The ‘90s were filled with greatness, but one thing shined brightest from that era — the supercars! All these supercars are flashy, yet have the more than enough substance to back it up. Check out our favorite supercars from the 1990s and see if your favorite made the list.

1993 McLaren F1

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1993 McLaren F1

The McLaren F1 held the record for fastest production car from 1993 to 2005, with an amazing speed of 240.1 mph. Even though the Bugatti Veyron 16.4 eventually took the record away, the McLaren F1 still remains the world’s fastest naturally aspirated production car in terms of top speed.

1993 Bugatti EB110 Super Sport

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1993 Bugatti EB110 Super Sport

The 650 horsepower EB110 Super Sport participated in the ’94 “24 Hours of Le Mans” competition, finishing an impressive 17th overall. Not only could the Super Sport hit a top speed of 216 mph, it was both comfortable and luxurious on the inside. The EB110 paved the way for Bugatti’s next supercar, the Veyron.

1993 Lamborghini Diablo VT

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1993 Lamborghini Diablo VT

The Lamborghini Diablo VT was nearly identical to the standard Diablo, except for the addition of all-wheel-drive. The VT sports a 5.7-liter V12 capable of a maximum output of 492 horsepower. The Diablo VT could reach 60 mph in about 4.5 seconds, with a top speed of 202 mph.

1992 Jaguar XJ220

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1992 Jaguar XJ220

Before the introduction of the McLaren F1, the Jaguar XJ220 held the record for world’s fastest production car at 213.4 mph. Powered by a twin-turbo V6, the  5-speed manual XJ220 was capable of speeds up to 217 mph. The original concept of the car called for a powerful V12 engine, but was later scrapped due to environmental and weight concerns.

1997 Porsche 911 GT1 Straßenversion

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1997 Porsche 911 GT1 Straßenversion

The 911 GT1 was designed for one thing — racing — but Porsche  also put out a limited run of a street legal version. Porsche developed just 25 911 GT1s legal for road use, which they dubbed “Straßenversion.” The engine on the road cars had to be de-tuned to meet European emissions laws, although the vehicle could still accelerate from zero to 60 in just 3.9 seconds.

1998 Nissan R390 GT1

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1998 Nissan R390 GT1

Nissan but the R390 GT1 specifically to race in the “24 Hours of Le Mans” competition in 1997 and 1998. It was built under the grand tourer style rules, which required a road version to be built as well. Only two known R390 road cars were ever built, with only one sold at auction. The R390 was the third fastest production car of its time, capable of reaching a top speed of 220 miles per hour.

1990 Jaguar XJR-15

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1990 Jaguar XJR-15

The Jaguar XJR-15 was the world’s first fully carbon fiber car. The car was styled by Peter Stevens, who later went on to style the incredible McLaren F1 supercar. The car was only in production from 1990 to 1992, with 53 models off the line.

1991 Cizeta-Moroder V16T

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1991 Cizeta-Moroder V16T

The Cizeta-Moroder V16T was developed by a group of ex-Lamborghini employees, which is why much of the styling resembles their fellow Italian manufacturer. The powerful V16 engine of the V16T needed only 4 seconds to accelerate from zero to 60. Unfortunately, only 19 V16Ts were built before the company’s demise in 1995.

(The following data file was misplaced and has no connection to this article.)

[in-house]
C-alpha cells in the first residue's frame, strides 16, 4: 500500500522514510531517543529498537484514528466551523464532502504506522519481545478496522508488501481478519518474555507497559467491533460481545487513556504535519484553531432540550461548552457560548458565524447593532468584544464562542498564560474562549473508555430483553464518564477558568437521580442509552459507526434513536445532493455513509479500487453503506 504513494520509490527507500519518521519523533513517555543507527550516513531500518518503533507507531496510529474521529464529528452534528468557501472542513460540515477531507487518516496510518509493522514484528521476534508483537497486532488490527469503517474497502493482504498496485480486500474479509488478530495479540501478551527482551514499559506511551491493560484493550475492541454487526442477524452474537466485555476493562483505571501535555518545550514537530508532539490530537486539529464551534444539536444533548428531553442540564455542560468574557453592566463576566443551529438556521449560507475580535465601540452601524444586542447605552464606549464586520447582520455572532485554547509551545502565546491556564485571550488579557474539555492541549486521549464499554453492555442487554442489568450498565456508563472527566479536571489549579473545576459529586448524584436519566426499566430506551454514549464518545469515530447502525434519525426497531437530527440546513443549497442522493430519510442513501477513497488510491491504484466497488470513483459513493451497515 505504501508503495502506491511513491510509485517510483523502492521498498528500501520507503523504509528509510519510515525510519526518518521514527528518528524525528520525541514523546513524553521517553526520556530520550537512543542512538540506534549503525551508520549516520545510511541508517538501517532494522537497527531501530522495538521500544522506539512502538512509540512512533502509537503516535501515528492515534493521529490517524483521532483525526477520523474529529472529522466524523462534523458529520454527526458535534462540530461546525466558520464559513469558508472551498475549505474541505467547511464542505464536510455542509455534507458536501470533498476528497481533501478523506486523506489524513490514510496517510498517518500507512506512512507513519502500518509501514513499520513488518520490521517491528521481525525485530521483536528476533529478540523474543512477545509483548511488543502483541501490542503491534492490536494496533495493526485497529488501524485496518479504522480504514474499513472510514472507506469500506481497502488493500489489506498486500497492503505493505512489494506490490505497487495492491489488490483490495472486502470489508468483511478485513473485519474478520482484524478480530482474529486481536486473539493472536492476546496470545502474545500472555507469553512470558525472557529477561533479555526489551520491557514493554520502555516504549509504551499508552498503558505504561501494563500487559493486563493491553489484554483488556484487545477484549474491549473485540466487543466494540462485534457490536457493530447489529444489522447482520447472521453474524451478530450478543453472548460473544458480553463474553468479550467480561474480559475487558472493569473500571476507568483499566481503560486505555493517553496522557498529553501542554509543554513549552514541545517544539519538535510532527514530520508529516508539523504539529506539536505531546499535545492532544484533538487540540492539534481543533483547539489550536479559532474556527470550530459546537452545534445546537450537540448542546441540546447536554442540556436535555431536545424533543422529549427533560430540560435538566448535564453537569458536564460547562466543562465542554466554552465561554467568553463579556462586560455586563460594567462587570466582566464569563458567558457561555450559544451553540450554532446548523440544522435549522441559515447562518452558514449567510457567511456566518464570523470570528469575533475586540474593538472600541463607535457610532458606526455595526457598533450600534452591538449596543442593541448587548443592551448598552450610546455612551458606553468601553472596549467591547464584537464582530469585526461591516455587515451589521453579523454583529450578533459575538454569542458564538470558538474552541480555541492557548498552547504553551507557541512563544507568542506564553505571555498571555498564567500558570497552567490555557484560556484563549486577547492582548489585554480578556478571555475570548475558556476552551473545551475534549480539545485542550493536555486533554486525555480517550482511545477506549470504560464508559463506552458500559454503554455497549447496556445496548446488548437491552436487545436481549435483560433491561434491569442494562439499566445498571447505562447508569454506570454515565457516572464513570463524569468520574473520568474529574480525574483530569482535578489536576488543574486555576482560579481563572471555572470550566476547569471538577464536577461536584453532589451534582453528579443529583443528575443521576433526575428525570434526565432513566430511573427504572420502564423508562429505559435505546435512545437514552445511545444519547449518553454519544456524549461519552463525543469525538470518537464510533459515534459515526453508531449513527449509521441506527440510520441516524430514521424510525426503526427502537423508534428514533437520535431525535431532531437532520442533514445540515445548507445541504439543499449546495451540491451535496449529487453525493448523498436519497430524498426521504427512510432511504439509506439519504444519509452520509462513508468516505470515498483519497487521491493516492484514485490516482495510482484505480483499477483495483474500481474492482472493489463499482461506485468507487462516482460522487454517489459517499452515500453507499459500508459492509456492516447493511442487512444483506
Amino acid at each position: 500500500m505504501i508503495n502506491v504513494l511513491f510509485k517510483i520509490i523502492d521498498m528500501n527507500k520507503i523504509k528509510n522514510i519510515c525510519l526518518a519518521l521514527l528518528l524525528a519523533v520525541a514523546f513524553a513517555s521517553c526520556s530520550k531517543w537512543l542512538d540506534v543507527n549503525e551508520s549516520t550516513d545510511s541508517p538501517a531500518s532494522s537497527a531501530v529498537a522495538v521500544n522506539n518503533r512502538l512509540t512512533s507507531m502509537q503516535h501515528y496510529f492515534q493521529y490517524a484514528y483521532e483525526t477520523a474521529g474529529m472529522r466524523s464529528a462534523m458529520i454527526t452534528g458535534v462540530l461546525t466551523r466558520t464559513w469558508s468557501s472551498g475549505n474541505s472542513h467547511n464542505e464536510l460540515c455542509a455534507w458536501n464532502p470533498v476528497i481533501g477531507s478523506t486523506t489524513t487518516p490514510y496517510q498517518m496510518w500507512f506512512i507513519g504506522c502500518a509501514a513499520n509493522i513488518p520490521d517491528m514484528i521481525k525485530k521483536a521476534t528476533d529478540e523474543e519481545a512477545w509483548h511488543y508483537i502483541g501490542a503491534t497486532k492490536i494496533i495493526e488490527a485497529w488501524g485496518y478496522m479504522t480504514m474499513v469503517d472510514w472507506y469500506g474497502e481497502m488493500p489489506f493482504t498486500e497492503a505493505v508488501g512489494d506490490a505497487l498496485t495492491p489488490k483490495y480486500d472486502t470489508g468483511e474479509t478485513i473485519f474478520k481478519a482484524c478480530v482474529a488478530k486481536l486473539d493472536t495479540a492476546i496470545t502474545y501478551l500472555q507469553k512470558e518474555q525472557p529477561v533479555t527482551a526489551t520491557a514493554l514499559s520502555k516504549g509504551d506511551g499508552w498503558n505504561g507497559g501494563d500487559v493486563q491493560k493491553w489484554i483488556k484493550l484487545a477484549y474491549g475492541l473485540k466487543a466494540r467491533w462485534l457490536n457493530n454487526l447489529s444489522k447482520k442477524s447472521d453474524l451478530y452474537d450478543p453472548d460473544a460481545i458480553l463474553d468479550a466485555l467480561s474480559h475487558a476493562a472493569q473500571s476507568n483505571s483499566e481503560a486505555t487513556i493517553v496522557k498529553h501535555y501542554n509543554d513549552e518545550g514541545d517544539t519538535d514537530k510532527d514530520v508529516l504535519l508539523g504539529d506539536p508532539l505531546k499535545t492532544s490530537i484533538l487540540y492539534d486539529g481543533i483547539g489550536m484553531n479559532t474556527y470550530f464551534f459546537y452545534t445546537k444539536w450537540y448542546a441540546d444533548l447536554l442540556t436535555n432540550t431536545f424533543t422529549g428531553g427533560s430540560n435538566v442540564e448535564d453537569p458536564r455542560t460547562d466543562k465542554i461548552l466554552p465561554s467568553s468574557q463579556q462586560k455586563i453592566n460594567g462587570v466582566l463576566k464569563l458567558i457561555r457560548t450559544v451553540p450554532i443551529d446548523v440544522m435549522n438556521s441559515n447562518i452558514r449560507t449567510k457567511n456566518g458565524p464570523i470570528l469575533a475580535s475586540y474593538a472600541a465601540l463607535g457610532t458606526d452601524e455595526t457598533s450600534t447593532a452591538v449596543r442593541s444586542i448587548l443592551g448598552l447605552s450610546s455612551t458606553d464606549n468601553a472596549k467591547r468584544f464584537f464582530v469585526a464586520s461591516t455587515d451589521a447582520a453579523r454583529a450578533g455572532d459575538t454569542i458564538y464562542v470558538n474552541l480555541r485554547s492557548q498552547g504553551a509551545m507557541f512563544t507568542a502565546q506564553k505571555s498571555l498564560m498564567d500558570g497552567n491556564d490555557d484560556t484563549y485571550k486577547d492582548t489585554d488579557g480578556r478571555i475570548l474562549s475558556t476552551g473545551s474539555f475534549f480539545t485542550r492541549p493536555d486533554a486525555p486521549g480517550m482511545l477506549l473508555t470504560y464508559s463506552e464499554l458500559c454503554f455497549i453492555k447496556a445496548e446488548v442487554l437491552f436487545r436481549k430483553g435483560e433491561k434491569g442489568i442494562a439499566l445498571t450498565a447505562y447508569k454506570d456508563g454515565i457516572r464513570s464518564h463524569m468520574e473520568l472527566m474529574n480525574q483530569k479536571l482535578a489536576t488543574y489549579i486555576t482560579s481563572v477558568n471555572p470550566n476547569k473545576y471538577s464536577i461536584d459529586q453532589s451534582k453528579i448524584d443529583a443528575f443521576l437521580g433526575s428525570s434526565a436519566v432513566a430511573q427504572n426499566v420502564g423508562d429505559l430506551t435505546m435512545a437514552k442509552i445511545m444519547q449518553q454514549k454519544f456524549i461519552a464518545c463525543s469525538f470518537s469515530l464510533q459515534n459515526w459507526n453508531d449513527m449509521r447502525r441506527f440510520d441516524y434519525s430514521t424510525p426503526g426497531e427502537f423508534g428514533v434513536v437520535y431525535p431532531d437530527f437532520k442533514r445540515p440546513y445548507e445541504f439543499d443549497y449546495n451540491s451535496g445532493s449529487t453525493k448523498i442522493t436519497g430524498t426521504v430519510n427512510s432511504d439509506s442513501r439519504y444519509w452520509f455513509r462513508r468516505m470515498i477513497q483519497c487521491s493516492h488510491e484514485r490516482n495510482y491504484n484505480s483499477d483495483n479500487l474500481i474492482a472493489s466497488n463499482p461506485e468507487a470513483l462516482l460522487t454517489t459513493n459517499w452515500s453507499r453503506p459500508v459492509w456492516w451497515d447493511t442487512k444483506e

1999 Hennessey Venom 650R Viper

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1999 Hennessey Venom 650R Viper

With Europe crushing the American competition in producing amazing supercars, Dodge threw their hat in the ring with the unveiling of the Viper. The ’99 Hennessey Venom 650R zooms from zero to 60 in a blistering 3.3 seconds — thanks to the V10 engine which pumps out 650 horsepower. The Viper still remains an icon of American supercars.

1995 Ferrari F50

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1995 Ferrari F50

Only 349 F50s were ever made, with the last being produced in 1997. The 4.7-liter naturally aspirated 60-valve V12 engine was developed from the ’90 Ferrari 641 Formula One racer. The only downfall to the F50: it was overshadowed by the Enzo Ferrari, which succeeded it.

1997 TVR Cerbera Speed 12

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1997 TVR Cerbera Speed 12

Okay. We know the TVR Cerbera Speed 12 was never put in to production, but it would have been the best supercar of the ‘90s if it had. The 7.7-liter V12 engine was reportedly capable of producing nearly 1,000 horsepower, and may have had a top speed greater than that of the McLaren F1. The 0 to 60 time of the Speed 12 was reported to be a blistering 2.9 seconds.

1999 Mercedes CLK GTR

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1999 Mercedes CLK GTR

Anything that Mercedes touches has to be expensive, right? That falls true with the $1,547,620 CLK GTR, which set a world record as the most expensive production car ever built. Only 35 CLK GTRs were ever produced, and just 26 of them were street legal. Fun fact: all CLK GTRs were built with left hand drive except for one — which belonged to Sultan Hassanal Bolkiah of Brunei.

1991 Vector W8

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1991 Vector W8

This American supercar was produced from 1990 to 1993. The Vector Aeromotive Corporation only produced 19 W8s, with two of them being pre-production cars. The W8 originally sold for $448,000 brand new, although a used model can fetch up to $1.4 million depending on its condition.

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